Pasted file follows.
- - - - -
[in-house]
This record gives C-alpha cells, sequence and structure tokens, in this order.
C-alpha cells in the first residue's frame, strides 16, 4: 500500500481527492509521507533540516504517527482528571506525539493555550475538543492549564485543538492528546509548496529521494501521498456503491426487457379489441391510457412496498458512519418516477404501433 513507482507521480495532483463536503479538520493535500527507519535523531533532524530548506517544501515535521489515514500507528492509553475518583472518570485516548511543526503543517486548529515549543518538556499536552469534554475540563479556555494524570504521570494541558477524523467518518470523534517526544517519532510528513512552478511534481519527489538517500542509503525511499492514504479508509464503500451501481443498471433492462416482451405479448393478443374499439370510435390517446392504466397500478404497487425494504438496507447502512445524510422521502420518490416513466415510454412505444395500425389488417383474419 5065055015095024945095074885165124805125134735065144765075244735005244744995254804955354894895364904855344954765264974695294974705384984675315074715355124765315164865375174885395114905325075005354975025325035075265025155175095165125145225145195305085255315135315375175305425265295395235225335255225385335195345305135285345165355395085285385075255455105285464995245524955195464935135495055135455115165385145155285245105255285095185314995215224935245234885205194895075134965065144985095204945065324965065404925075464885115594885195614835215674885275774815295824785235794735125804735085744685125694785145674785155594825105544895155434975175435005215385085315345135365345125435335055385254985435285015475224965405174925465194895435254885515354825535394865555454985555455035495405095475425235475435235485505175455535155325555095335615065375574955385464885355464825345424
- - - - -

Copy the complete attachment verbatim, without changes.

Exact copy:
[in-house]
This record gives C-alpha cells, sequence and structure tokens, in this order.
C-alpha cells in the first residue's frame, strides 16, 4: 500500500481527492509521507533540516504517527482528571506525539493555550475538543492549564485543538492528546509548496529521494501521498456503491426487457379489441391510457412496498458512519418516477404501433 513507482507521480495532483463536503479538520493535500527507519535523531533532524530548506517544501515535521489515514500507528492509553475518583472518570485516548511543526503543517486548529515549543518538556499536552469534554475540563479556555494524570504521570494541558477524523467518518470523534517526544517519532510528513512552478511534481519527489538517500542509503525511499492514504479508509464503500451501481443498471433492462416482451405479448393478443374499439370510435390517446392504466397500478404497487425494504438496507447502512445524510422521502420518490416513466415510454412505444395500425389488417383474419 5065055015095024945095074885165124805125134735065144765075244735005244744995254804955354894895364904855344954765264974695294974705384984675315074715355124765315164865375174885395114905325075005354975025325035075265025155175095165125145225145195305085255315135315375175305425265295395235225335255225385335195345305135285345165355395085285385075255455105285464995245524955195464935135495055135455115165385145155285245105255285095185314995215224935245234885205194895075134965065144985095204945065324965065404925075464885115594885195614835215674885275774815295824785235794735125804735085744685125694785145674785155594825105544895155434975175435005215385085315345135365345125435335055385254985435285015475224965405174925465194895435254885515354825535394865555454985555455035495405095475425235475435235485505175455535155325555095335615065375574955385464885355464825345424